Youngster Elliott drove like a vet in Glen win

For the record, Chase Elliott was a soon-to-be eight-year-old when his father won for the last time in NASCAR’s top series.

About a half dozen drivers in Bill Elliott’s 44th and final victory competed alongside Chase on Sunday when the youngster, now 22, finally made his way to victory lane in the Cup series.

Maybe that makes them feel old or maybe they were kids back then and it’s just the changing of the guard here in NASCAR.

The younger Elliott was making his 99th career start in the series Sunday, but drove as if he’d been racing for much longer. He battled with pole winner Denny Hamlin and went toe-to-toe with the hard-charging Kyle Busch and in the end held off Martin Truex Jr., the guy who had won the series’ last two road course races.

Truex, the defending series champion, might have had something for Elliott at the end but his gas tank did not. The No. 78 Toyota sputtered on the final lap and that was that.

Sunday’s Go Bowling at the Glen Monster Energy NASCAR Cup Series race will be talked about for a good bit and with good reason. Compelling race, exciting finish, first-time winner, link to a former era in the sport, take your pick. NASCAR officials have been waiting for one of these races all season. WGI delivered.

Elliott has had his share of success in NASCAR, just not at the top. He won a K&N Pro Series East race at Iowa when he was just 12 … no, make that he won a race IN 2012. He was all of 16 at the time.

He’s won in Cup, twice capturing his Can-Am Duel qualifying races at Daytona International Speedway in February of ’17 and ’18. But those aren’t “real” races even though they now award points to the top 10 …

Elliott’s rise up through the ranks included stops in the Camping World Truck Series (two wins in 12 starts) and Xfinity Series (five wins and one championship in 77 starts).

All along he’s had the support of team owner Rick Hendrick who once vowed he was done with funding a feeder program for younger drivers because it was expensive and time consuming and, well again, expensive.

But then a talent such as Elliott lands on your doorstep and well, Hendrick is a great businessman but also something of a soft touch but a great judge of talent too so … he’s always said he believed the younger Elliott could win in Cup with the right team around him and the right equipment underneath him.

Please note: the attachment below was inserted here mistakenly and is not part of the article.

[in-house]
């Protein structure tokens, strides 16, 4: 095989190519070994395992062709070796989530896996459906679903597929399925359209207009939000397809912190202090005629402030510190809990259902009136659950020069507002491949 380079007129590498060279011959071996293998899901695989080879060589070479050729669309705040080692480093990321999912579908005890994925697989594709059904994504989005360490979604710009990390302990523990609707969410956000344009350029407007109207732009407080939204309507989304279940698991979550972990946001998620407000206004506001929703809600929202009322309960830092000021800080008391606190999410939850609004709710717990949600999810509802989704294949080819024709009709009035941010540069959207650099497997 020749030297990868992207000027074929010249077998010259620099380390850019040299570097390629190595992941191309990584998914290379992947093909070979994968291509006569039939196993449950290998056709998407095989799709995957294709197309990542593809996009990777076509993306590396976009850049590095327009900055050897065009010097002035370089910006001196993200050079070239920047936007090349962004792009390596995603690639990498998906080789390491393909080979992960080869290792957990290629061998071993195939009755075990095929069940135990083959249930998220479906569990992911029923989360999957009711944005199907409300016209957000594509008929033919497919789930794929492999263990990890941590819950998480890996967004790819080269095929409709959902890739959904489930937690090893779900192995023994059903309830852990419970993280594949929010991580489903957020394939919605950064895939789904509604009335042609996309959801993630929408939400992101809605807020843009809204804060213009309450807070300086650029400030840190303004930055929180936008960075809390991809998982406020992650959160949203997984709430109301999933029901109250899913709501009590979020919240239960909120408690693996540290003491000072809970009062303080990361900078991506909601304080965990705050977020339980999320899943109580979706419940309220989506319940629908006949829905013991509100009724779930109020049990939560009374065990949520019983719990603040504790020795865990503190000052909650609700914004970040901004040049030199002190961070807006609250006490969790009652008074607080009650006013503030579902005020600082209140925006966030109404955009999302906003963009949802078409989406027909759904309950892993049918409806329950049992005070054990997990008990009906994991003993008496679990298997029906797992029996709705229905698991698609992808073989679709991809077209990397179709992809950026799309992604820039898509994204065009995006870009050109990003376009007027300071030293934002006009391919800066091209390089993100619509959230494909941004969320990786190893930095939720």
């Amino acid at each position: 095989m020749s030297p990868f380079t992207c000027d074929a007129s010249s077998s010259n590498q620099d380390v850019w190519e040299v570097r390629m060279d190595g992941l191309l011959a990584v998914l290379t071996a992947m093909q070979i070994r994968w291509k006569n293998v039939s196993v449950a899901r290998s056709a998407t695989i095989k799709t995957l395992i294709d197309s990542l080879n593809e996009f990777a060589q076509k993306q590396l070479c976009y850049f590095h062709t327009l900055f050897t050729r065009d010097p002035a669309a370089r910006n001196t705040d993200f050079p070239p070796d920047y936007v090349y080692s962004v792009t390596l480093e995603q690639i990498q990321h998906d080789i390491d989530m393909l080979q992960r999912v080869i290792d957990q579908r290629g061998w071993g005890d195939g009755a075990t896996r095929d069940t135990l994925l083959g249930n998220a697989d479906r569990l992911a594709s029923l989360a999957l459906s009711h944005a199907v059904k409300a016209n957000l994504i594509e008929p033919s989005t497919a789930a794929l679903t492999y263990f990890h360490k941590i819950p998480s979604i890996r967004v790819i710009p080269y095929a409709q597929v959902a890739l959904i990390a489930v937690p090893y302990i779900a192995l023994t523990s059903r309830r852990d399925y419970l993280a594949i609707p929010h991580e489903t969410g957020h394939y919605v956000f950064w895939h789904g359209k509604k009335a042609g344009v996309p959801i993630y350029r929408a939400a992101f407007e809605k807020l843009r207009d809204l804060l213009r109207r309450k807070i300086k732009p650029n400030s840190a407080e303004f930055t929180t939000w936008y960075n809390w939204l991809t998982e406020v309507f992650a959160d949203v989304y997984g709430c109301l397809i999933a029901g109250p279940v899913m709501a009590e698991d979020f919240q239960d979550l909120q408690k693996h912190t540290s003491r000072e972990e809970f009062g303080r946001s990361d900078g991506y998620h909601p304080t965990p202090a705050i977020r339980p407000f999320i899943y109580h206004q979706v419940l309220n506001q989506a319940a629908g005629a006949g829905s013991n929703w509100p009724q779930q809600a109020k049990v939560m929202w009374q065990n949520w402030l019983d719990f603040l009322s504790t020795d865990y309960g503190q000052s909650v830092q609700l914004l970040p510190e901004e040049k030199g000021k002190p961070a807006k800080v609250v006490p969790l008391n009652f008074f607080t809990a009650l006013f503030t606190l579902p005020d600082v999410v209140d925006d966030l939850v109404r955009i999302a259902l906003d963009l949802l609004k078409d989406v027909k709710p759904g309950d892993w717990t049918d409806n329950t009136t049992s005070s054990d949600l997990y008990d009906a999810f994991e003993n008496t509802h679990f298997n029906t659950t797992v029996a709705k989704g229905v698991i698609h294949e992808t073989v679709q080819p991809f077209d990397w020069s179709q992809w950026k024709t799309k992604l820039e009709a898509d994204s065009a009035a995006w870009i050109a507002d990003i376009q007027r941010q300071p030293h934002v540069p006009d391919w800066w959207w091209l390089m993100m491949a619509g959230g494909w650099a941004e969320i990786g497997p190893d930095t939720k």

Elliott is the 17th Cup driver to win for Hendrick Motorsports and four of those are in the NASCAR Hall of Fame and several others will be soon enough.

The win was No. 250 for Hendrick Motorsports and that is No. 2 behind either Petty Enterprises (268) or Richard Petty Motorsports (273 if counting the PE wins).

Either way, No. 250 was a milestone for the entire HMS organization, a group that had not won since June of ’17.

It’s also worth noting that Elliott became the fourth different driver to win with crew chief Alan Gustafson, and the stout list he joins also includes Kyle Busch, Mark Martin and Jeff Gordon.

It appears the Elliotts are the seventh father-son duo to win at least one race at the Cup level.

My unofficial list contains Lee and Richard Petty; Richard and Kyle Petty; Bobby and Davey Allison; Dale Earnhardt and Dale Earnhardt Jr.; Ned and Dale Jarrett; Buck and Buddy Baker and now the Elliotts.

There are several brother combinations as well as at least one uncle/nephew.

Elliott said he “learned a lot about myself the past couple of years,” and part of that probably involves how to handle those near misses. He finished second eight times before Sunday’s breakthrough.

“I think kind of one thing I tried to beat in my head was that you don’t run second eight times by luck and take it for what it is,” he said.

“That’s the truth; you just don’t. You have to realize that you were in those positions for a reason … and if you were in them at one point in time you can get back to them and learn from whatever it was that prevented you from ultimately getting a win.”

Elliott learned, and it appears those lessons are beginning to pay off.

Farewell old friend

I always enjoyed reading Tom Higgins’ stories about NASCAR.

Particularly when it involved a race that I had also covered for another paper; I made sure I read what Tom had written afterward.

A lot of times his story would include something colorful, something interesting, maybe something overlooked by others.

More often though, it would just be a better overall story. It would be told better.

I knew that would be the case before I ever turned the page.

Part of that was because Tom had been around. He didn’t just cover Richard Petty (and eventually Kyle Petty), he covered Lee Petty, founder and patriarch of the Petty racing clan.